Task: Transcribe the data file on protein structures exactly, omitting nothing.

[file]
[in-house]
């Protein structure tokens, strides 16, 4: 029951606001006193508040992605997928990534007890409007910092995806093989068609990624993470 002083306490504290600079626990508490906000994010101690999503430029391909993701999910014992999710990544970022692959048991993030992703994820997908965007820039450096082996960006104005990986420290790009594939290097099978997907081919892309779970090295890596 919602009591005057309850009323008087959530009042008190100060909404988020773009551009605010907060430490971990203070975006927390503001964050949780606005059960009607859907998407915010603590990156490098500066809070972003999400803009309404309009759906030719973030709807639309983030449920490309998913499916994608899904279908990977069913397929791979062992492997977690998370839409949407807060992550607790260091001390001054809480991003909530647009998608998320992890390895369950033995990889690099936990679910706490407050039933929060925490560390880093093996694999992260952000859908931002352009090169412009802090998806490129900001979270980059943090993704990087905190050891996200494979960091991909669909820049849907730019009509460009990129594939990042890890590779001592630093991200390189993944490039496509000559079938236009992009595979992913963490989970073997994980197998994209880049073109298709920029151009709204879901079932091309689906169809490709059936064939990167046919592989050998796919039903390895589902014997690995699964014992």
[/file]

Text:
[in-house]
């Protein structure tokens, strides 16, 4: 029951606001006193508040992605997928990534007890409007910092995806093989068609990624993470 002083306490504290600079626990508490906000994010101690999503430029391909993701999910014992999710990544970022692959048991993030992703994820997908965007820039450096082996960006104005990986420290790009594939290097099978997907081919892309779970090295890596 919602009591005057309850009323008087959530009042008190100060909404988020773009551009605010907060430490971990203070975006927390503001964050949780606005059960009607859907998407915010603590990156490098500066809070972003999400803009309404309009759906030719973030709807639309983030449920490309998913499916994608899904279908990977069913397929791979062992492997977690998370839409949407807060992550607790260091001390001054809480991003909530647009998608998320992890390895369950033995990889690099936990679910706490407050039933929060925490560390880093093996694999992260952000859908931002352009090169412009802090998806490129900001979270980059943090993704990087905190050891996200494979960091991909669909820049849907730019009509460009990129594939990042890890590779001592630093991200390189993944490039496509000559079938236009992009595979992913963490989970073997994980197998994209880049073109298709920029151009709204879901079932091309689906169809490709059936064939990167046919592989050998796919039903390895589902014997690995699964014992």